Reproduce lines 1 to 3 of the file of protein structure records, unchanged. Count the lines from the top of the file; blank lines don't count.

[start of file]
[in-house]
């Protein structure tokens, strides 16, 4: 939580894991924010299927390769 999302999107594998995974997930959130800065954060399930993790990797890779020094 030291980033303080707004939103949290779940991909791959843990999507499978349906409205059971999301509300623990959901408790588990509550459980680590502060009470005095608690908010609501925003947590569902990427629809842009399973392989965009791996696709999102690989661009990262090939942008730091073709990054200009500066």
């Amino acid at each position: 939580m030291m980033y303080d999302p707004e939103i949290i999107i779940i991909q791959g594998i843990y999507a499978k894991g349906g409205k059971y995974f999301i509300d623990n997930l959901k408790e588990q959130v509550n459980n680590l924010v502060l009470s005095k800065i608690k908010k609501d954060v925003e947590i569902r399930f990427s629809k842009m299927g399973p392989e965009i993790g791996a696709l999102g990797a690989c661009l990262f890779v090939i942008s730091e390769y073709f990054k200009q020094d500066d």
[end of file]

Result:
[in-house]
């Protein structure tokens, strides 16, 4: 939580894991924010299927390769 999302999107594998995974997930959130800065954060399930993790990797890779020094 030291980033303080707004939103949290779940991909791959843990999507499978349906409205059971999301509300623990959901408790588990509550459980680590502060009470005095608690908010609501925003947590569902990427629809842009399973392989965009791996696709999102690989661009990262090939942008730091073709990054200009500066």
């Amino acid at each position: 939580m030291m980033y303080d999302p707004e939103i949290i999107i779940i991909q791959g594998i843990y999507a499978k894991g349906g409205k059971y995974f999301i509300d623990n997930l959901k408790e588990q959130v509550n459980n680590l924010v502060l009470s005095k800065i608690k908010k609501d954060v925003e947590i569902r399930f990427s629809k842009m299927g399973p392989e965009i993790g791996a696709l999102g990797a690989c661009l990262f890779v090939i942008s730091e390769y073709f990054k200009q020094d500066d």